David Einhorn (Trades, Portfolio)’s Green Light Capital hedge fund was more acquisitive for international stocks last quarter, with half of its new holdings based in countries outside the U.S. In his letter to shareholders, Einhorn also mentioned that one of his top five long positions is now a Greek bank, Alpha Bank (ATH:ALPHA). The investors other top picks as of the first quarter’s end are Apple (NASDAQ:AAPL), gold, Marvell Technology (NASDAQ:MRVL), Micron Technology (NASDAQ:MU) and Oil States International (NYSE:OIS).
Alpha Bank’s share price:
The Greek banking sector received assistance from the European Union and International Monetary fund beginning in 2010. The entities eventually lent €206.9 billion in the Greek bail-out, with the majority directed to the financial sector, in part to recapitalize Greek banks.
The recapitalized banks, including Alpha Bank, have also of late been conducting their own rights issues, raising €5.9 billion last month. In addition, the 18 commercial banks extant in 2009 reduced to four systemic lenders, according to the Financial Times. These entities have recently attracted the interest of such U.S. investors as John Paulson (Trades, Portfolio), Prem Watsa (Trades, Portfolio), Wilbur Ross (Trades, Portfolio) and others.
Increased private investment in the sector is occurring as Greece shows signs of economic recovery. In 2013, the Greek Government Bond yields returned to pre-sovereign debt crisis levels, Greece’s current account and primary budget deficits turned to surpluses ahead of plan. In addition, real GDP growth is expected to turn positive as early as first quarter 2014, with expected real GDP growth for 2014 above IMF estimates.
Einhorn’s chosen investment, Alpha Bank, is the third largest bank in Greece by assets as of Dec. 31, 2013. It has 599 branches throughout Greece, and a presence throughout Cyprus, Romania, Bulgaria, Serbia, Albania, Macedonia and the UK. It was one of the few to raise adequate private-sector participation in its recapitalization on May 5, 2013. It absorbed Emporiki Bank on June 6, 2013.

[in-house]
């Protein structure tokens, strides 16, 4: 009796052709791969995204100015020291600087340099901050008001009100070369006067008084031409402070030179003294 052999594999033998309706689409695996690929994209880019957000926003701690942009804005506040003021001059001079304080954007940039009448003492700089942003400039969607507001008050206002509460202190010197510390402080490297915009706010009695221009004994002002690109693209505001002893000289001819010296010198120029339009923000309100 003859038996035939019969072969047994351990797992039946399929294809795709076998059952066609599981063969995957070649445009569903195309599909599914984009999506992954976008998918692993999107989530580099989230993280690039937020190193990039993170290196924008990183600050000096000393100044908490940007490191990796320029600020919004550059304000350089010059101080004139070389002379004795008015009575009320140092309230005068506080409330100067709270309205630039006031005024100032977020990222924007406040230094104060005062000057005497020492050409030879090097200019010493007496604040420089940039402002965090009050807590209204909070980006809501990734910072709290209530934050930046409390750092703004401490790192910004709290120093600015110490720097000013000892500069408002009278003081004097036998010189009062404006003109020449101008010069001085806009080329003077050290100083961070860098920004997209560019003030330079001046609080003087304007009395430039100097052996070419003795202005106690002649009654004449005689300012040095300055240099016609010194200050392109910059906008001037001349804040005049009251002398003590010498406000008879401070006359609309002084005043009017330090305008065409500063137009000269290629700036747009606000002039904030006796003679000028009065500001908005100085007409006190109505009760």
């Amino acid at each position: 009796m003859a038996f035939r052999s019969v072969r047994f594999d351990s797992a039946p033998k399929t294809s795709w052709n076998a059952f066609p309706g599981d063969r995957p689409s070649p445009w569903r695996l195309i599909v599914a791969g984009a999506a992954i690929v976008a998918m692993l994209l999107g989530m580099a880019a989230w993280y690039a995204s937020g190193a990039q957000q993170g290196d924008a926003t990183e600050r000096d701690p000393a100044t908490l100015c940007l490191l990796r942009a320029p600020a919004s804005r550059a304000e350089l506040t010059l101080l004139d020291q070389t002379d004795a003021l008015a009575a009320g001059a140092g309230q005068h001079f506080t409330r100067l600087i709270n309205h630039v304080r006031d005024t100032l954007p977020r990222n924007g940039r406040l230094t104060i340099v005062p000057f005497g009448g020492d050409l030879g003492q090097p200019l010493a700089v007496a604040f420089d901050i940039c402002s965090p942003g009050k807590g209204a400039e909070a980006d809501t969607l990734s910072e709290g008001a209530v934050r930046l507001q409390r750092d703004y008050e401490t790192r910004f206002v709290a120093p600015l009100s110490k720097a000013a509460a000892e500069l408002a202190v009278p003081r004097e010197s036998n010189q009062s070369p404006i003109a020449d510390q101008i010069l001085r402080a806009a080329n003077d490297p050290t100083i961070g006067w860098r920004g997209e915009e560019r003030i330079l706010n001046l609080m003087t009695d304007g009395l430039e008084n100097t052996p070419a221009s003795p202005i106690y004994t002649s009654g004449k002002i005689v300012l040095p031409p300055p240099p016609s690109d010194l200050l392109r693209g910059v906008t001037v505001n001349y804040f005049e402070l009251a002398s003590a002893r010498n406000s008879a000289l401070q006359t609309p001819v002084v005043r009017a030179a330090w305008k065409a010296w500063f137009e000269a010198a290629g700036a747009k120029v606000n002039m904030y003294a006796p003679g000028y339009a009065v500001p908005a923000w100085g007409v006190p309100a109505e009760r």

In March, the bank completed another capital increase, this time for €1.2 billion through private placement. The bank issued 1.8 million ordinary shares at €0.65 each. Following the issue, the share capital of the bank totaled €4.77 billion.
The bank plans to use the funds to increase its capital base, fully repay the €940 million in state aid by the Hellenic Republic, and meet requirements of the Bank of Greece’s diagnostic exercise.
Alpha Bank reported several positive indicators of improvement in its full-year 2013 results. It has a Core Tier 1 capital ratio of 15.9%, and Basel III Core Tier 1 ratio at 9.7% and 12.1%, higher than the average of European banks. Deposits also saw 3% greater Greek inflows, primarily from the private sector, as the bank’s market share grew by 1%.
The bank also took in 7.4% higher revenues, led by increased net interest income due to lower funding costs, as operating expenses were by 6.6%, ahead of the 5% target. It has further plans to reduce costs in the future, with the integration of its Emporiki Bank acquisition, and a decrease of non-performing loans. NPLs fell to 32.7%, a decline of 20 basis points, or €0.4 billion. This marked the first decrease in NPL load since the economic downturn in Greece.
Alpha Bank’s 10-year revenue and earnings history:
An accounting gain from its addition of Emporiki Bank resulted in a profit for Alpha Bank of €2.92 billion. Without the goodwill gain it would have lost €304 million, compared to a loss of 1.087 billion the prior year.
Alpha Bank trades Friday at a share price of $0.26, with shares up 0.77% so far this year. It also has a P/E of 0.1, near a five-year low. It has a P/B of 0.91 and P/S of 1.98, near a three-year high.